Do you struggle with feelings of shame? How can you build shame resilience?
Shame resilience is the ability to recognize when you’re experiencing shame and move away from it towards empathy. It helps you thrive in a culture where shame is rampant.
Read about the problems with internalizing shame and how to move beyond it by developing shame resilience.
What Is Shame Resilience?
Shame wants you to stay silent and feel alone. The very experience of shame causes you to question your worthiness for being seen. In order to move beyond shame, you need to be willing to embrace vulnerability and develop shame resilience. This allows you to show up authentically and facilitates meaningful connection, self-worth, and belonging.
What’s the Problem With Internalizing Shame?
You are unable to connect to your wholeheartedness. The effect of this is threefold:
- Dependency: Your self-worth becomes dependent on what others think of you, and because your worth is dependent on something external, you are not able to step into your most wholehearted self, and you are always at the mercy of external forces.
- Risk aversion: In order to avoid pain, you take fewer risks. Eventually, you may even decide taking risks isn’t worth it and stop trying entirely. Your life feels precarious, like a house of cards, at risk of crumbling if you stop people-pleasing the way shame requires.
- Blocked Creativity & Innovation: In a broader context, the internalization of shame kills both creativity and innovation. How so? Shame exacerbates fear. As mentioned above, when you’re afraid, you avoid taking risks. Risks are a necessity for creativity and innovation.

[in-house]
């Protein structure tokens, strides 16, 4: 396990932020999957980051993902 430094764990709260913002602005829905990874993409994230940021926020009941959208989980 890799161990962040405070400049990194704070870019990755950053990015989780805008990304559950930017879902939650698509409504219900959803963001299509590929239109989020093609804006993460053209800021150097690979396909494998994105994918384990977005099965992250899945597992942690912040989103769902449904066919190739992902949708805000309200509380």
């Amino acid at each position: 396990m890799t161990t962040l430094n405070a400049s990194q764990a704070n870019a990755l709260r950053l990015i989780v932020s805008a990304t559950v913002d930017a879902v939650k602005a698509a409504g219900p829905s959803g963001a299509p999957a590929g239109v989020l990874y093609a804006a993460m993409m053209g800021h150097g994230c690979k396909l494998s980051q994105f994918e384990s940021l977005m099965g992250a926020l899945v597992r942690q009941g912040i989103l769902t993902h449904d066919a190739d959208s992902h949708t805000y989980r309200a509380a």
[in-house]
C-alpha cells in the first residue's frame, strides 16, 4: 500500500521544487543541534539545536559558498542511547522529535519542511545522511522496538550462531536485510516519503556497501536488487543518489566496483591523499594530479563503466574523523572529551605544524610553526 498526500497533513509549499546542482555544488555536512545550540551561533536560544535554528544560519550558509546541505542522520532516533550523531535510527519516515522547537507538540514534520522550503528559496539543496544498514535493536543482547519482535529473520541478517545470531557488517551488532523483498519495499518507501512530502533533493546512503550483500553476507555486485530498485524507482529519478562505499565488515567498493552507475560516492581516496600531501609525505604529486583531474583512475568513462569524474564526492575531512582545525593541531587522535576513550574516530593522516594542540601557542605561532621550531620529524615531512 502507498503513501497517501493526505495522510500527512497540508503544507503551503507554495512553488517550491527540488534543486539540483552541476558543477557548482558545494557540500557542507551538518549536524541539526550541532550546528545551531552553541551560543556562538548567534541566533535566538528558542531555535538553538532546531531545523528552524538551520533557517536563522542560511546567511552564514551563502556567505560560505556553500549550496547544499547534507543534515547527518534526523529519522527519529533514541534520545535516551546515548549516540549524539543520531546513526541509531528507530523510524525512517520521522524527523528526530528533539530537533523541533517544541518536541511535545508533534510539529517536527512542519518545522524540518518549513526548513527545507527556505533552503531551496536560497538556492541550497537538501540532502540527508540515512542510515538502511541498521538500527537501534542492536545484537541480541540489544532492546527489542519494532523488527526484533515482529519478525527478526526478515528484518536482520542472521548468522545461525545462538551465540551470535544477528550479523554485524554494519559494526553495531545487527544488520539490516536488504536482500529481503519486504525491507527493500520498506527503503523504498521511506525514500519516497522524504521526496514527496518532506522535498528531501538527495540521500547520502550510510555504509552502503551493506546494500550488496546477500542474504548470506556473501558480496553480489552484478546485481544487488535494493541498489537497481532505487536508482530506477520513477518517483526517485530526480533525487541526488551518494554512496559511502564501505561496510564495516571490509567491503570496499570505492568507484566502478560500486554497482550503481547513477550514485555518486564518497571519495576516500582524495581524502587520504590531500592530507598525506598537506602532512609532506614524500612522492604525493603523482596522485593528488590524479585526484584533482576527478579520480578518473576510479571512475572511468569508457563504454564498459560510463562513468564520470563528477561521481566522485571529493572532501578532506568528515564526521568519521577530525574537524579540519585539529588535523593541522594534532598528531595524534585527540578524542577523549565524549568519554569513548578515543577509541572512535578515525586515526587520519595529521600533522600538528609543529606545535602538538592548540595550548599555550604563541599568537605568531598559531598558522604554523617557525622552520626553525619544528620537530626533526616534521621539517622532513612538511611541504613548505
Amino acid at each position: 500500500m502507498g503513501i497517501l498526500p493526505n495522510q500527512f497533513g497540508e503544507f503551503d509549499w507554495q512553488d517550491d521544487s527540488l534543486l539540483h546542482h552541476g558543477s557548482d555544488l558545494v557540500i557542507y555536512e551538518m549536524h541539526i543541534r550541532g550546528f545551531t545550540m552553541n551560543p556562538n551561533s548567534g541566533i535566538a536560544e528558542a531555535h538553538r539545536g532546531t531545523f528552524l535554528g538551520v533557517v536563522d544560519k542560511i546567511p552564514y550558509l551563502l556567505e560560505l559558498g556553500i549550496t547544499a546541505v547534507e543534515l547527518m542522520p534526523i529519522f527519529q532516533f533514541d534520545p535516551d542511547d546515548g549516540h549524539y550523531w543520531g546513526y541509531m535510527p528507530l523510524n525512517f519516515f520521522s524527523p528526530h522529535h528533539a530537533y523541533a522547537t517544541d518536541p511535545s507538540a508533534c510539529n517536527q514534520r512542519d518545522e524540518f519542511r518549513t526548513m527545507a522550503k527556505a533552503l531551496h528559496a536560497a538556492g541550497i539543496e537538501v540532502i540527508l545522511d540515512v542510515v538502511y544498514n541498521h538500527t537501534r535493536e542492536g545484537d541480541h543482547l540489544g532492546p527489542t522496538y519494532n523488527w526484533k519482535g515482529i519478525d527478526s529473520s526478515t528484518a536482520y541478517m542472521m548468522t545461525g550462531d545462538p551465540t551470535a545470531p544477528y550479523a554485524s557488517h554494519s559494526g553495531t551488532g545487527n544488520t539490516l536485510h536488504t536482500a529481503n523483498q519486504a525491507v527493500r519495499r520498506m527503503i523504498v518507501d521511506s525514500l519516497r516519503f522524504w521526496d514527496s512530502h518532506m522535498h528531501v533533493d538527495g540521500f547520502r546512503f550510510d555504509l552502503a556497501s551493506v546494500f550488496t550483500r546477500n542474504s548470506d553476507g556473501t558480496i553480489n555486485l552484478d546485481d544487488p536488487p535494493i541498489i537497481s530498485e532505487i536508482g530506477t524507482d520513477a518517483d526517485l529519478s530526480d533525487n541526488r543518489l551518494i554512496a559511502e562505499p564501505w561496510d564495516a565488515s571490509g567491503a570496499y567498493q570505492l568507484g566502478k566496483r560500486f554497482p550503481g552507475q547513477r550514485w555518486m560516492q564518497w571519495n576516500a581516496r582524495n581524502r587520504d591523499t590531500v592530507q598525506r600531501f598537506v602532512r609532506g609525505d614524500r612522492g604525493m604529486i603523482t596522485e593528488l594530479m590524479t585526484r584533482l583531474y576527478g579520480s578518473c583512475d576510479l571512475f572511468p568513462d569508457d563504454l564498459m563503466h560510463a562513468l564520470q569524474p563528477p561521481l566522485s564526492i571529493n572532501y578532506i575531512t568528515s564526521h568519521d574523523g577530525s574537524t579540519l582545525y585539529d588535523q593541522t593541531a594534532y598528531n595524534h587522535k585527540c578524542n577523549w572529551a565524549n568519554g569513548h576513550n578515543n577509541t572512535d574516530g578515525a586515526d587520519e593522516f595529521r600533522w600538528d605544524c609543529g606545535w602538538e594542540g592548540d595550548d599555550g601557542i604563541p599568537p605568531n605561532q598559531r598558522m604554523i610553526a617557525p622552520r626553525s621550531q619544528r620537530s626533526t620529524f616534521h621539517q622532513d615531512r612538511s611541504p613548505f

Antidotes to Shame
There are three main antidotes to shame.
Antidote #1: Worthiness
- From a place of worthiness, you can take risks, because your sense of self is not dependent on external approval.
What is possible when your self-worth isn’t constantly at risk?
- You can access courage more readily
- You are willing to show people who you truly are
Antidote #2: Separating Yourself From Your Failure
It’s crucially important that you learn to separate failure from your self-worth if you want to live a wholehearted life. Failure is unavoidable, and if you allow every mistake you make to diminish you, you’ll never lead a life that feels fully expressed.
Guilt, you might be surprised to find, is a healthier way to process your behavior, because it distinguishes your behavior as separate from who you are, allowing you the space to grow. It’s also actionable, because the discomfort of your actions not matching your values motivates conscious change. This discomfort ultimately supports wholeheartedness.
Antidote #3: Shame Resilience
How do you allow yourself to share shame with others when you’re afraid of their judgment or rejection? Shame resilience. Shame resilience is the ability to recognize when you’re experiencing shame, to move away from that lens, and to consciously engage with empathy. Shame resilience is the key to embracing your vulnerability.
The 4 Steps of Shame Resilience
There are four steps to practicing shame resilience.
Step #1. Recognize Shame and Understand Its Triggers
Given that shame has biological roots, this first step is about noticing your experience of it. It’s often helpful to try being present with the physical experience first. For example, how does your body feel when you’re feeling shame? Is there a tightness in your chest? A sensation of hot or cold? Are these physical responses a reaction to a specific thought or external message?